I’ve always been into fitness. I played volleyball during my school days, and represented the Mumbai zone five times. I was also into karate and taekwondo. So, when I entered the film industry in 1993, I had an athletic body, which was quite unlike other actresses.
I was a little chubby, but fit. At that time, even among the male actors, only Sanjay Dutt was into fitness. Once I started focusing on acting, I joined the gym to stay fit. But a major lifestyle change happened five years ago after I delivered my son, Viaan Raj Kundra. That is when my disciplined approach towards fitness began.
I used to practise yoga in the Big Brother house. Then, I produced a yoga DVD, which was shot in Kerala. I released it in the UK in 2007, and then in India. I’m glad that it became a catalyst in the fitness movement in India. It is important to educate yourself before you jump into any sort of regime. It is not about dieting, and it is never about a one-week, one-month, or one-year commitment. It is a change in the way you live.
Till I had my child, I had no idea about how much your body can transform. As an actor, you have a certain image. Mine was that of a glamorous icon. But when I had my baby, my body changed. That celebrity image was shattered completely. It was quite unsettling. Viaan is the centre of my world, and at that point, nothing was going to take away from me the happiness of motherhood.
However, the realisation that now my body was not as easy to maintain as before, had set in. I had put on 34 kilos, and it took me five months of hard work to lose that weight. This experience also made me realise that anyone with issues can overcome them. They only need to understand what suits them best. That is why I decided to pen down my experiences in a book.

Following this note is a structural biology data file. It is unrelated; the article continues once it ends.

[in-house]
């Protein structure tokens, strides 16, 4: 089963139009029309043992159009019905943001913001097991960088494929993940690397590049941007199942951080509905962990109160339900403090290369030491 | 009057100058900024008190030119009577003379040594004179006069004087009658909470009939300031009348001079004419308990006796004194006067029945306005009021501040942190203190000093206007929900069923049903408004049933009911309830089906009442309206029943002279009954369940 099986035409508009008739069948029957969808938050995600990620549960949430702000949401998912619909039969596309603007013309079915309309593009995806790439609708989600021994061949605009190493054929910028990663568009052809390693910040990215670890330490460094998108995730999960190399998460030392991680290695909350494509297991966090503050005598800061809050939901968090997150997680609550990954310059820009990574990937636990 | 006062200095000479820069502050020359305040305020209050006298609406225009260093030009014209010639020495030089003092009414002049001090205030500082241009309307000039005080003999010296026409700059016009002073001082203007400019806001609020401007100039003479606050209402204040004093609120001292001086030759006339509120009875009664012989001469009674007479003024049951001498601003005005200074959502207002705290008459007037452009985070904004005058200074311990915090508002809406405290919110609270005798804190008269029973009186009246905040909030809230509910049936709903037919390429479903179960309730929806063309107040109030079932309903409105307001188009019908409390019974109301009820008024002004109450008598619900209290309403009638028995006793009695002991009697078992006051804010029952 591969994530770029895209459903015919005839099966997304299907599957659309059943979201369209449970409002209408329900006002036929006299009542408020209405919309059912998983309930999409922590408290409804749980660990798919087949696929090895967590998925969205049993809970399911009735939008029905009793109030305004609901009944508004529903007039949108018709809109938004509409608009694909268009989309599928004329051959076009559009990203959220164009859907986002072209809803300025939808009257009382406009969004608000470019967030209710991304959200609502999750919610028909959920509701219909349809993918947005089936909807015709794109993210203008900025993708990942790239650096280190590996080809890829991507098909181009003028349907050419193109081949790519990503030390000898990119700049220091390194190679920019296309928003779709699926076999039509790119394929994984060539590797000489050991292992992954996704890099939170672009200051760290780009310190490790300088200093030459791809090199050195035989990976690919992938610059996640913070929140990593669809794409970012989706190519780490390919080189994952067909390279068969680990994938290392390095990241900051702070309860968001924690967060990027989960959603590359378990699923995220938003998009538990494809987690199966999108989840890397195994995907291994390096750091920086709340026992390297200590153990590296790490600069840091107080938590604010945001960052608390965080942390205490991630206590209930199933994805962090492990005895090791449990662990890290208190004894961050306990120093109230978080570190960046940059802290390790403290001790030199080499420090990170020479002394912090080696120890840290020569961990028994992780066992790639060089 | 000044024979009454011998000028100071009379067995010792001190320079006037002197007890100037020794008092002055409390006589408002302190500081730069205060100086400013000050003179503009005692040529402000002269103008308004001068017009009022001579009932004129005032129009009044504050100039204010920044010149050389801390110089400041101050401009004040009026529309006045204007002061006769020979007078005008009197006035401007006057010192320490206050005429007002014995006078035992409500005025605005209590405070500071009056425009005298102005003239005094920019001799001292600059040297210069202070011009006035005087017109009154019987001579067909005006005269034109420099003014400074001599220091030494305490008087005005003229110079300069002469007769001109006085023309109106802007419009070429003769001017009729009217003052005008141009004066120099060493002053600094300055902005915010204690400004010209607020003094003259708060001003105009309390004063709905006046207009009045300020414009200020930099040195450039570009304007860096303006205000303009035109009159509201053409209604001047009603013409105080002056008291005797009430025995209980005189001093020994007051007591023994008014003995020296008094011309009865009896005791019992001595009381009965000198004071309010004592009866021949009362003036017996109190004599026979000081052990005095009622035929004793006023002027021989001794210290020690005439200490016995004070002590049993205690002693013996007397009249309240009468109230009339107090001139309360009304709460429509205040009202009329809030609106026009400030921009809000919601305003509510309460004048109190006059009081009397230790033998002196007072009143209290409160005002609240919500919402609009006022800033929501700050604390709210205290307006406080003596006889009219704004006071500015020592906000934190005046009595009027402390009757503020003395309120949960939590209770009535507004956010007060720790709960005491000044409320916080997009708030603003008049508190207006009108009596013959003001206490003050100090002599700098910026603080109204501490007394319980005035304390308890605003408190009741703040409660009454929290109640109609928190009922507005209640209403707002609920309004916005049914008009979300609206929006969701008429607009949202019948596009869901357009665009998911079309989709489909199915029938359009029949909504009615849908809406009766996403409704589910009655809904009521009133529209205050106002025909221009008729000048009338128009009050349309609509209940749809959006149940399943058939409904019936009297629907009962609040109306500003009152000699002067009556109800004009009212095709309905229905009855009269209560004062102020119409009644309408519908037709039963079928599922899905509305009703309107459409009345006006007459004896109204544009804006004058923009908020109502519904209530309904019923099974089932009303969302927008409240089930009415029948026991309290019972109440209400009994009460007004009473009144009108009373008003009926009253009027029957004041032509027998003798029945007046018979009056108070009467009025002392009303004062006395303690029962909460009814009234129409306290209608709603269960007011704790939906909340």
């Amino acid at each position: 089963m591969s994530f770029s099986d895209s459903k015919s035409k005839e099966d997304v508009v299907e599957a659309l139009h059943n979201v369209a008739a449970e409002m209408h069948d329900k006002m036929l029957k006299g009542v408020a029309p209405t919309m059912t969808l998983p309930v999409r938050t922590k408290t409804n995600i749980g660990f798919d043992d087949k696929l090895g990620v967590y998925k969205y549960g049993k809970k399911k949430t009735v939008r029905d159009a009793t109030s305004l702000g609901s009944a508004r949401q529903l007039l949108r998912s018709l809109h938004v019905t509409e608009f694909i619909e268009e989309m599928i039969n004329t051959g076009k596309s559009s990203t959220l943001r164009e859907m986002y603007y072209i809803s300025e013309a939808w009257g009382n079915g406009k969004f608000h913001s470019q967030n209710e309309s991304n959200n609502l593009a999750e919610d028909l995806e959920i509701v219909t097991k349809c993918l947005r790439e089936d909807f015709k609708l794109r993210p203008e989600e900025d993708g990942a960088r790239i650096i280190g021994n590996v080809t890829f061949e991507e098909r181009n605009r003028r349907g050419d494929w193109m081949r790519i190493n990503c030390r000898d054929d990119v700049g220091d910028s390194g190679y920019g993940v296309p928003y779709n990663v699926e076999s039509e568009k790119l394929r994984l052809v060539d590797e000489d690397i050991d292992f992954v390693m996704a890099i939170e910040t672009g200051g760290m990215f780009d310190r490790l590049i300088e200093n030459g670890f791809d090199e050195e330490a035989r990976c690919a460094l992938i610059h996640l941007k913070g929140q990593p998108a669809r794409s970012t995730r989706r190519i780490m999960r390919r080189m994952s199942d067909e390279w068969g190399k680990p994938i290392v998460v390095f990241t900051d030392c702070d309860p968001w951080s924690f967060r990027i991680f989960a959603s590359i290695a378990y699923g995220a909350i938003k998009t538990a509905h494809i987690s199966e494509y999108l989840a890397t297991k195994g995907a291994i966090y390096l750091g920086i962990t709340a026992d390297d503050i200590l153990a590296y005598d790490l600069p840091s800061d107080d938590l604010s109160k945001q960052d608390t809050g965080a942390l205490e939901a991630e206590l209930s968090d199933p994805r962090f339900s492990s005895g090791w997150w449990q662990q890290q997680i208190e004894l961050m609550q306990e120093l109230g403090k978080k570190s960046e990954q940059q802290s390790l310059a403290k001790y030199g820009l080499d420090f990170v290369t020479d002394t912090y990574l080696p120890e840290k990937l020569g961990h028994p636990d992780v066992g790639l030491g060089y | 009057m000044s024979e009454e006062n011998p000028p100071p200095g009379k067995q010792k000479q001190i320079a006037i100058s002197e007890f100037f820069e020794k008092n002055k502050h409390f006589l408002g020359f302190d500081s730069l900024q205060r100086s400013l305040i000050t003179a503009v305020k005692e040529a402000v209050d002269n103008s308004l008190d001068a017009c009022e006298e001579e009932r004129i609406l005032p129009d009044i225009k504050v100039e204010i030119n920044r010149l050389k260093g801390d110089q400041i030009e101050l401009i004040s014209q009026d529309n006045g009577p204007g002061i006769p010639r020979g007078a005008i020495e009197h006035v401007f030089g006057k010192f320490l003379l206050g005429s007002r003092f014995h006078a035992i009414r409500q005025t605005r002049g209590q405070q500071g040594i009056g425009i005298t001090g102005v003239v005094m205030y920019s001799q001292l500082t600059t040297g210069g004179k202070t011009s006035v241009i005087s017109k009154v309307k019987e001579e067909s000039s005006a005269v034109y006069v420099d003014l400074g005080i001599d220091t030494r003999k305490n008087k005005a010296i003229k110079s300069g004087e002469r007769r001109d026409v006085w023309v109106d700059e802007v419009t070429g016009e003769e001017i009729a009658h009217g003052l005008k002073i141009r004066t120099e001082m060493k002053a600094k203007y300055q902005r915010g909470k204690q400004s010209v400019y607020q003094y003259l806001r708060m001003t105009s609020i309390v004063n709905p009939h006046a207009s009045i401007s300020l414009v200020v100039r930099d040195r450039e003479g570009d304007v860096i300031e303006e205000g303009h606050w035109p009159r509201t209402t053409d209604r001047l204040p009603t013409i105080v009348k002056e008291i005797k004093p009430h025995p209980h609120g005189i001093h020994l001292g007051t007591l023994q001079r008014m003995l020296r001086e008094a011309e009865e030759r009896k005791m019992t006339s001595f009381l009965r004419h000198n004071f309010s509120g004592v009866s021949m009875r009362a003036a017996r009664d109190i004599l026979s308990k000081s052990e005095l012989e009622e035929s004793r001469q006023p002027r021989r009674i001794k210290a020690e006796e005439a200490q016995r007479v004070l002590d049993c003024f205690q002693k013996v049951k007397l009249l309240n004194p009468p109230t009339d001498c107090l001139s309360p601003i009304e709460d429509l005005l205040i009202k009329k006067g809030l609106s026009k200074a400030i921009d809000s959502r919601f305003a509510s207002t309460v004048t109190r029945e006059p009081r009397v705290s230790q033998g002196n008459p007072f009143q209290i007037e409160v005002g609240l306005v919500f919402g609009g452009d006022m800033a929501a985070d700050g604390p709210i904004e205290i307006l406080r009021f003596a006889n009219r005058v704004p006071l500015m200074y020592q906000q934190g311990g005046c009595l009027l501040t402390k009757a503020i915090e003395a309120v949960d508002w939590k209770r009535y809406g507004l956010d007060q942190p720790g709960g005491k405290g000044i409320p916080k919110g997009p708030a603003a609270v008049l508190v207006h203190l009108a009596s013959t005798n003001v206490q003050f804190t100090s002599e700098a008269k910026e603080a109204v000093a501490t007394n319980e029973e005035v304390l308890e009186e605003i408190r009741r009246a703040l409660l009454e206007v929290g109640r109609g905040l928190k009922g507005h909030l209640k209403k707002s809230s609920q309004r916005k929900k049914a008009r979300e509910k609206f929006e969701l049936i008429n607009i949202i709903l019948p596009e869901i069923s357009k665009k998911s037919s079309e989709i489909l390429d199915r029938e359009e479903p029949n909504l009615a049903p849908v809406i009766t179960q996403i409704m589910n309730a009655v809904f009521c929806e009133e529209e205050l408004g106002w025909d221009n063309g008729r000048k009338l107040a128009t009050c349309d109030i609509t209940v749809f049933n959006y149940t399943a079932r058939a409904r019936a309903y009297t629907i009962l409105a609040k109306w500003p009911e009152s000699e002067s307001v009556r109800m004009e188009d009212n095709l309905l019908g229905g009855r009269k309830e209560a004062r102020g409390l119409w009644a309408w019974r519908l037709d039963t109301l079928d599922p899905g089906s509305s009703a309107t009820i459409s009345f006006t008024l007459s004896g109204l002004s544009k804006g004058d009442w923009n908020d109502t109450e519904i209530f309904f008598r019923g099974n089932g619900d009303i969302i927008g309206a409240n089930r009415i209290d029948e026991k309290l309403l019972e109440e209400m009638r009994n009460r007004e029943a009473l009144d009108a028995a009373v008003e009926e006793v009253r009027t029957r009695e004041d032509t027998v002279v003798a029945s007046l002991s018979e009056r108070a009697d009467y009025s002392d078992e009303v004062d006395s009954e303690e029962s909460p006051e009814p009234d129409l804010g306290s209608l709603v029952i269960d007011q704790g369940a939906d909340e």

Shilpa Shetty Kundra makes sure she meditates every day. (HT Photo)
I am a proud 41-year-old today. It is not me defining my age, but me trying to bring a perspective on ageing. You can’t defy it, but you can definitely choose to grow old gracefully. I belong to a stressful professional community. I will, on most days, not have fixed work timings. And above all, Viaan is my priority and kids are full of surprises. Among all this, yoga helps me keep my balance. If I do not have enough time, then I go to my garden and breathe. It makes a lot of difference to the day that follows. I try and do yoga for 40 minutes, at least five days a week.
My fitness rules
1 . Live a disciplined life
Commit to a lifetime of modification. A month or week’s commitment will not help you.
2 . Plan three definite meals
Breakfast should be had between 8am to 9am. Start your morning with a glass of warm water with lemon juice. This alkalises your body. Have your lunch between 12pm to 1pm, and dinner between 7.30pm to 8pm. Make sure your dinner includes some soup. Do not eat anything raw post 6pm, not even fruits. Do not have anything post 8pm other than water. Avoid aerated drinks and junk food.
3 . Sleep for six to seven hours
Sleep is a prerequisite. Whatever you do — study, work or exercise — will not reach its full potential if you don’t recharge your body with a good night’s sleep.
4 . Cook food with oils made in our country
Use coconut oil, mustard oil, groundnut oil, etc. Do not cook with olive oil. That is a complete no-no.
5 . Substitute all white items with brown
Brown rice instead of white, brown sugar instead of white, brown bread instead of white, and so on. I also recommend seeded bread, and sea salt.
6 . Substitute cow’s milk with buffalo’s milk
It has more iron content. That’s what I give my child.
7 . Have a cheat day
For me, it is Sunday, when I eat anything I want without feeling guilty. It is about looking out for your mind over your body. If you eat and are not happy, it obstructs your digestion. So, follow a strict diet, but train your mind to think that what you eat will make you healthier.
— As told to Susan Jose